Narcissus Renner


Quick Reference

(b ?Augsburg, 1502; dafter 1535). German painter. The year of his birth is provided by portrait medallions of him, by Christof Weiditz I (1527; Munich, Staatl. Munzsamml.) and Friedrich Hagenauer (1530; Munich, Staatl. Munzsamml.). Early in his career Renner produced the Portrait of a Boy (1517; Nuremberg, Ger. Nmus.), a small-format painting in gouache of which the subject, referred to as ‘vs’, may have been a member of the Augsburg family Schwarz. From 1520 to 1536 Renner worked for Matthäus Schwarz (1497–1574), the chief bookkeeper of the trading firm of Fugger, for whose gradually expanded Trachtenbuch (from 1520; Brunswick, Herzog Anton Ulrich-Mus.) he painted the majority of the 137 miniatures. Because of the timespan of this work, it is possible to trace the development of Renner's style. In the pictures, which are characterized by a sober rendering of clothing, spatial composition is secondary, and the figure composition follows a set pattern derived from the standing motif of Dürer's figure of proportion. Renner attempted to avoid monotony by changing the background and staffage figures. The depiction of an Augsburg garden party (‘Geschlechtertanz’) is signed ‘opus nr’ and must have been made around 1522. In the watercolour the illuminator used numerous details that derive from other artists’ work, composing a historical group portrait, in which various personalities from various periods are joined. In a prayerbook (1521; Berlin, Kupferstichkab.) for Matthäus Schwarz, the miniatures are characterized by a skilful utilization of unusual subjects, depictions of pagan legends of gods and heroes, presented in small-scale reliefs and plaquettes. Motifs from works by Dürer are to be found, as well as borrowings from Albrecht Altdorfer and Hans Burgkmair. In another prayerbook (1523; Vienna, Österreich. Nbib.) Altdorfer's influence is noticeably stronger, and the landscape of the Danube school was a crucial factor in picture construction. In the last years of his life, Renner designed ornaments for sewing and embroidery pattern books, for example Egenhoff's Modelbuch aller Art Nehewercks und Stickens (Frankfurt am Main, 1533).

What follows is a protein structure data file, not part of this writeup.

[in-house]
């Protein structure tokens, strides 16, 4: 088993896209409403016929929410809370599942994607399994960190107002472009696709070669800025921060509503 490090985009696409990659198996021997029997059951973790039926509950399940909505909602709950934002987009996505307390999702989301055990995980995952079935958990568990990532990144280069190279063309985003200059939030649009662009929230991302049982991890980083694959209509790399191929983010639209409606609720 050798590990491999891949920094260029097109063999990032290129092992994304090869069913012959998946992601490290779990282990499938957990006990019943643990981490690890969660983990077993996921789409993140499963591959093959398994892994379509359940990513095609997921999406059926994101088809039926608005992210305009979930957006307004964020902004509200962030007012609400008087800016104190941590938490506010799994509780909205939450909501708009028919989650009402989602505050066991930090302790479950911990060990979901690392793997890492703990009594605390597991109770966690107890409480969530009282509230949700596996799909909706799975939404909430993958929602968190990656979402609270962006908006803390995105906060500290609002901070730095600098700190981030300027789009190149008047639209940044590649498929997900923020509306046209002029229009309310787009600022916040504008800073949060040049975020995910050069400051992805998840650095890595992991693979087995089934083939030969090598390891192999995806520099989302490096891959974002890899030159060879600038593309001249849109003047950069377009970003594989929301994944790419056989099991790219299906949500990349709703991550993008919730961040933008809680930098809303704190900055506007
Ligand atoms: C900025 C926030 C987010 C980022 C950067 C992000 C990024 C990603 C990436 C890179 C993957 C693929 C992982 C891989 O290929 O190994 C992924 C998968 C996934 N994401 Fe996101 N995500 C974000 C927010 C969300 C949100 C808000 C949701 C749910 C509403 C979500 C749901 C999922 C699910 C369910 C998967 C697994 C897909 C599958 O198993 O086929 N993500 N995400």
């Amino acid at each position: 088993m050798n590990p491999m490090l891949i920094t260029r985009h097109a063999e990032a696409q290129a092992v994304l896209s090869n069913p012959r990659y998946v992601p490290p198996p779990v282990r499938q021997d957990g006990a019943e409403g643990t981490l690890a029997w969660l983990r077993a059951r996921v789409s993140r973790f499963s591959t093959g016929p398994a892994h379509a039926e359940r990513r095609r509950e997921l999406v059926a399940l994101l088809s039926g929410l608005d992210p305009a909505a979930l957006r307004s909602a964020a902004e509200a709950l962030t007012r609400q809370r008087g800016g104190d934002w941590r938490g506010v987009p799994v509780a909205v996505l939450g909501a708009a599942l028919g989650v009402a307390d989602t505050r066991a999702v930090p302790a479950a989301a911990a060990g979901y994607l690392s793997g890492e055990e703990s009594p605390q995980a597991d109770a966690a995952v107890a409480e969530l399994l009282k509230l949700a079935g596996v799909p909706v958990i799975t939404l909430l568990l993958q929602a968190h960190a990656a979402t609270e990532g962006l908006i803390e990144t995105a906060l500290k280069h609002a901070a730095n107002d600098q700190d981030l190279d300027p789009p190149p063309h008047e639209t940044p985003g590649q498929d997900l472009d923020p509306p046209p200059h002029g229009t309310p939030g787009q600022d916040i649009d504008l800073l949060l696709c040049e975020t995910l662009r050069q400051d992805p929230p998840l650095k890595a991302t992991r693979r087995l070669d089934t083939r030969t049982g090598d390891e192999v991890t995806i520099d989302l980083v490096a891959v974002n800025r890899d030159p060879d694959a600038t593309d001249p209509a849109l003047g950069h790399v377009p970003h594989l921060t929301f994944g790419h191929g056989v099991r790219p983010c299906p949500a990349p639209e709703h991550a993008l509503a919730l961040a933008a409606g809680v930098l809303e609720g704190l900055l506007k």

From The Grove Encyclopedia of Northern Renaissance Art in Oxford Reference.

Subjects: Renaissance Art.

Reference entries